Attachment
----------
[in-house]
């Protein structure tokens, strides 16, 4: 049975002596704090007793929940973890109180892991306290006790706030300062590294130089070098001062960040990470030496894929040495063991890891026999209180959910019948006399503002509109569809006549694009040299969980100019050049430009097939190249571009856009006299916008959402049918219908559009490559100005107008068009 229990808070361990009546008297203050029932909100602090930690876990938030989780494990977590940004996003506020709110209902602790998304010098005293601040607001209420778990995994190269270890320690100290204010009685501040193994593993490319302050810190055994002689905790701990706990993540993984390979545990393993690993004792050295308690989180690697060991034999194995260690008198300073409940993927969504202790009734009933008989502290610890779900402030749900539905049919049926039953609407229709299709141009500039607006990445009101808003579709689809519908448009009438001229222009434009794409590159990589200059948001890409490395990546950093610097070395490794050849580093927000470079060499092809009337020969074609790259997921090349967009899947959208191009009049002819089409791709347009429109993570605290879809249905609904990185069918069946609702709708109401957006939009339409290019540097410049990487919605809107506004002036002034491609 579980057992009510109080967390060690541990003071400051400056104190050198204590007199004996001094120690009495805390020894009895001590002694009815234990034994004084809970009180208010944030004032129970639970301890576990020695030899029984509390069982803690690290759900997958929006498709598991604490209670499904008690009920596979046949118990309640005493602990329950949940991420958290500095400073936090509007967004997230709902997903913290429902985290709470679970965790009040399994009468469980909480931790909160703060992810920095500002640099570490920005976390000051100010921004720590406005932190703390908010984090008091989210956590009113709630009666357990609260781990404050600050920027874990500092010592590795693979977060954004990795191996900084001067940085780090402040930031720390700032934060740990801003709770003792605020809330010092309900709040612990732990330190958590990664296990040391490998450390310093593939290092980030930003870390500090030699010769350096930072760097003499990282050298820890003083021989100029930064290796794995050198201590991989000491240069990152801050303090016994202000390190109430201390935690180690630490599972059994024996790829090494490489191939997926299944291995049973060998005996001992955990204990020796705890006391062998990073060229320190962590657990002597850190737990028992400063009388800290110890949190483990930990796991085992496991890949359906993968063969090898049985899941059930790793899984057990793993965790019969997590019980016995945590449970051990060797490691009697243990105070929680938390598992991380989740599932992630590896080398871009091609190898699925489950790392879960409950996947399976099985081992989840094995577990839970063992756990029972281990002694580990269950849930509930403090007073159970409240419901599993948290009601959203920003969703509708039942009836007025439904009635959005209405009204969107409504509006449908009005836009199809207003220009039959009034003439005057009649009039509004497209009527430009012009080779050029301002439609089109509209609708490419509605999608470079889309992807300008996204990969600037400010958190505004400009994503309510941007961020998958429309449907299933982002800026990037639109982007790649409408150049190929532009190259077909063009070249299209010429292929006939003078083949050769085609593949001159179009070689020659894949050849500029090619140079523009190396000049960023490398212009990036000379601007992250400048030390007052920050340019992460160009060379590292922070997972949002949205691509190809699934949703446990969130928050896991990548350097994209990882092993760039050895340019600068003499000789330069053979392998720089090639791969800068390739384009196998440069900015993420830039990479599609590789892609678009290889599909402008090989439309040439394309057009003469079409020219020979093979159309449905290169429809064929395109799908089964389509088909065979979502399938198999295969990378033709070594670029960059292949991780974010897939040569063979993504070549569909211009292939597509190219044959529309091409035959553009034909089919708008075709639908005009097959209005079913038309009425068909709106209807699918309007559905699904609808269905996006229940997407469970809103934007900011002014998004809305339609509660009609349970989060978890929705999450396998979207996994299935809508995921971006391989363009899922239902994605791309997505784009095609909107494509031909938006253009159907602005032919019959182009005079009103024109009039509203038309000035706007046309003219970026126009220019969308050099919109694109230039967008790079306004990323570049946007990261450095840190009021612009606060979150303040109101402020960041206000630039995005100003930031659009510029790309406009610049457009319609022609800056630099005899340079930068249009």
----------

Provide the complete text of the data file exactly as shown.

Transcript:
[in-house]
């Protein structure tokens, strides 16, 4: 049975002596704090007793929940973890109180892991306290006790706030300062590294130089070098001062960040990470030496894929040495063991890891026999209180959910019948006399503002509109569809006549694009040299969980100019050049430009097939190249571009856009006299916008959402049918219908559009490559100005107008068009 229990808070361990009546008297203050029932909100602090930690876990938030989780494990977590940004996003506020709110209902602790998304010098005293601040607001209420778990995994190269270890320690100290204010009685501040193994593993490319302050810190055994002689905790701990706990993540993984390979545990393993690993004792050295308690989180690697060991034999194995260690008198300073409940993927969504202790009734009933008989502290610890779900402030749900539905049919049926039953609407229709299709141009500039607006990445009101808003579709689809519908448009009438001229222009434009794409590159990589200059948001890409490395990546950093610097070395490794050849580093927000470079060499092809009337020969074609790259997921090349967009899947959208191009009049002819089409791709347009429109993570605290879809249905609904990185069918069946609702709708109401957006939009339409290019540097410049990487919605809107506004002036002034491609 579980057992009510109080967390060690541990003071400051400056104190050198204590007199004996001094120690009495805390020894009895001590002694009815234990034994004084809970009180208010944030004032129970639970301890576990020695030899029984509390069982803690690290759900997958929006498709598991604490209670499904008690009920596979046949118990309640005493602990329950949940991420958290500095400073936090509007967004997230709902997903913290429902985290709470679970965790009040399994009468469980909480931790909160703060992810920095500002640099570490920005976390000051100010921004720590406005932190703390908010984090008091989210956590009113709630009666357990609260781990404050600050920027874990500092010592590795693979977060954004990795191996900084001067940085780090402040930031720390700032934060740990801003709770003792605020809330010092309900709040612990732990330190958590990664296990040391490998450390310093593939290092980030930003870390500090030699010769350096930072760097003499990282050298820890003083021989100029930064290796794995050198201590991989000491240069990152801050303090016994202000390190109430201390935690180690630490599972059994024996790829090494490489191939997926299944291995049973060998005996001992955990204990020796705890006391062998990073060229320190962590657990002597850190737990028992400063009388800290110890949190483990930990796991085992496991890949359906993968063969090898049985899941059930790793899984057990793993965790019969997590019980016995945590449970051990060797490691009697243990105070929680938390598992991380989740599932992630590896080398871009091609190898699925489950790392879960409950996947399976099985081992989840094995577990839970063992756990029972281990002694580990269950849930509930403090007073159970409240419901599993948290009601959203920003969703509708039942009836007025439904009635959005209405009204969107409504509006449908009005836009199809207003220009039959009034003439005057009649009039509004497209009527430009012009080779050029301002439609089109509209609708490419509605999608470079889309992807300008996204990969600037400010958190505004400009994503309510941007961020998958429309449907299933982002800026990037639109982007790649409408150049190929532009190259077909063009070249299209010429292929006939003078083949050769085609593949001159179009070689020659894949050849500029090619140079523009190396000049960023490398212009990036000379601007992250400048030390007052920050340019992460160009060379590292922070997972949002949205691509190809699934949703446990969130928050896991990548350097994209990882092993760039050895340019600068003499000789330069053979392998720089090639791969800068390739384009196998440069900015993420830039990479599609590789892609678009290889599909402008090989439309040439394309057009003469079409020219020979093979159309449905290169429809064929395109799908089964389509088909065979979502399938198999295969990378033709070594670029960059292949991780974010897939040569063979993504070549569909211009292939597509190219044959529309091409035959553009034909089919708008075709639908005009097959209005079913038309009425068909709106209807699918309007559905699904609808269905996006229940997407469970809103934007900011002014998004809305339609509660009609349970989060978890929705999450396998979207996994299935809508995921971006391989363009899922239902994605791309997505784009095609909107494509031909938006253009159907602005032919019959182009005079009103024109009039509203038309000035706007046309003219970026126009220019969308050099919109694109230039967008790079306004990323570049946007990261450095840190009021612009606060979150303040109101402020960041206000630039995005100003930031659009510029790309406009610049457009319609022609800056630099005899340079930068249009």